Their heroism ranged from jumping into a manhole to rescue workers overcome by noxious fumes to subduing armed suspects on violent rages, and for their actions, 27 police officers and one state trooper were recognized this morning with the Trooper George L. Hanna awards, given annual for acts of bravery by law enforcement workers.
The award, named after a trooper who lost his life in the line of duty in 1983, was given out by Governor Deval Patrick, Lieutenant Governor Tim Murray, and Hanna's two daughters, Deborah and Kimberly. The awards ranged from Meritorious Recognition to the Medal of Honor, the highest award.
Fifteen Boston Police officers were handed awards, including 10 officers singled out for quelling a gang-related melee inside a Theater district nightclub early last year. Four Brockton Police officers were given awards, including two officers given the Medal of Honor.
"Today the duties of police officers are greater than every, they put their lives on the line every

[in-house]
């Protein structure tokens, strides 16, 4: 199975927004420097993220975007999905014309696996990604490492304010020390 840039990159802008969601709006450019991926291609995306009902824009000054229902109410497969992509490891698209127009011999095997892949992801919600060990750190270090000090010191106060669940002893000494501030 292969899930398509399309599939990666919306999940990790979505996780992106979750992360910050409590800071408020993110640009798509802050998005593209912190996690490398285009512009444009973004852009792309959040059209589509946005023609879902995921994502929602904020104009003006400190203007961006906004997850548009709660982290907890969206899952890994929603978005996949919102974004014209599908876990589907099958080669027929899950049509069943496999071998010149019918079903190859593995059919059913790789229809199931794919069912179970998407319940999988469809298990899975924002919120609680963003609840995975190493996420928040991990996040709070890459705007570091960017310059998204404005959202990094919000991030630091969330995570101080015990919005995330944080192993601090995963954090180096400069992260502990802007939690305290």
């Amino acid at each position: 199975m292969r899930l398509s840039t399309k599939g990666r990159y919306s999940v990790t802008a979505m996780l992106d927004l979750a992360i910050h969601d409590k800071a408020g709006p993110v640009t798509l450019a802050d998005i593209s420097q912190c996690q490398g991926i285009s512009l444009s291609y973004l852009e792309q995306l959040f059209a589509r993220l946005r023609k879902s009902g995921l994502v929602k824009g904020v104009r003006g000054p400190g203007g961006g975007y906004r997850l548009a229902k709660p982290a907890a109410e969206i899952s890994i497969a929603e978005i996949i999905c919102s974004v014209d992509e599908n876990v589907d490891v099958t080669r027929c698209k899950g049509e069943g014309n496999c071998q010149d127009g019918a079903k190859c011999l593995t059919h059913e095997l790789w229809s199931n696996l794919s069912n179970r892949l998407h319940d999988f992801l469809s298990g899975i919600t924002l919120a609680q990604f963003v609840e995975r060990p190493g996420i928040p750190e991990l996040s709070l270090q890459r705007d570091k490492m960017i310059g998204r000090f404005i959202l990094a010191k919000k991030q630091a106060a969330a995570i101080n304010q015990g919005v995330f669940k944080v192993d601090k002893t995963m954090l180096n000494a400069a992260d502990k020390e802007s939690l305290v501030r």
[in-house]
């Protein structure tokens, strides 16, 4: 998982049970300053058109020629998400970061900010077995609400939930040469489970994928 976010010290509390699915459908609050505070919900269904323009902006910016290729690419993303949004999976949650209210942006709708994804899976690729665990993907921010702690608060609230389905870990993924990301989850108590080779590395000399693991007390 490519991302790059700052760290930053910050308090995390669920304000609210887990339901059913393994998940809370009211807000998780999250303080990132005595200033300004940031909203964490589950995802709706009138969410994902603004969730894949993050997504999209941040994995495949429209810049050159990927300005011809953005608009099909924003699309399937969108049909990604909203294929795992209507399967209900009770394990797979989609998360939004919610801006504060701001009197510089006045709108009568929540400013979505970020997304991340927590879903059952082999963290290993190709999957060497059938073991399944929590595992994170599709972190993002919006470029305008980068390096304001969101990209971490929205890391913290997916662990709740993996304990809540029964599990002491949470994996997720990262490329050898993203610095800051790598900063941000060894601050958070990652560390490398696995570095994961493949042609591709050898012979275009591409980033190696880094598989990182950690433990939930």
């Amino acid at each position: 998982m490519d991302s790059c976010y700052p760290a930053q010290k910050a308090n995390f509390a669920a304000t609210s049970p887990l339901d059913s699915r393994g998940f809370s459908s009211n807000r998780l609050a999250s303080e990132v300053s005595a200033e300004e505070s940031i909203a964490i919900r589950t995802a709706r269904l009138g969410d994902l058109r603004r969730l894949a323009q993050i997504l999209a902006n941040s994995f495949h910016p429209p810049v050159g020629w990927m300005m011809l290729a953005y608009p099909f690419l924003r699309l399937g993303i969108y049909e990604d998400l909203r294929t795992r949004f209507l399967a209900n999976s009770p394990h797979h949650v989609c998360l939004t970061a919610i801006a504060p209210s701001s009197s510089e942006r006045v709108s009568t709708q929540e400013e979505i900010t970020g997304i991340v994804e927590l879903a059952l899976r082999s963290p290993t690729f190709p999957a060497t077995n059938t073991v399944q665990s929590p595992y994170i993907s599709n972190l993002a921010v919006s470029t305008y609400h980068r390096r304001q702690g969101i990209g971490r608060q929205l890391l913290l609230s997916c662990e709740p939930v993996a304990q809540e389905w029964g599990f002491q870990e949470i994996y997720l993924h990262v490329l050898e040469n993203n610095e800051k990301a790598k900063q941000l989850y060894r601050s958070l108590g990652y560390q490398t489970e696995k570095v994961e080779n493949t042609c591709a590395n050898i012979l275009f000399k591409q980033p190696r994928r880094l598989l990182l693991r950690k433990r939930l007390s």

day," Kevin Burke, the secretary of the Executive Office of Public Safety and Security, said before the awards were given out. This year marks the 26th anniversary of the awards ceremony.
In several cases, officers found themselves in situations where they narrowly escaped being shot or stabbed. And in some cases, they were injured. Springfield Police officer Kevin Fitzgerald responded to a complaint of an unruly teenager refusing to cooperate with his mother. Upon responding to a residence, the teen lunged at the officer with a knife,
stabbing him in the chest. Police subdued the boy and Fitzgerald later recovered from his wound and was able to return to duty.
On the beat
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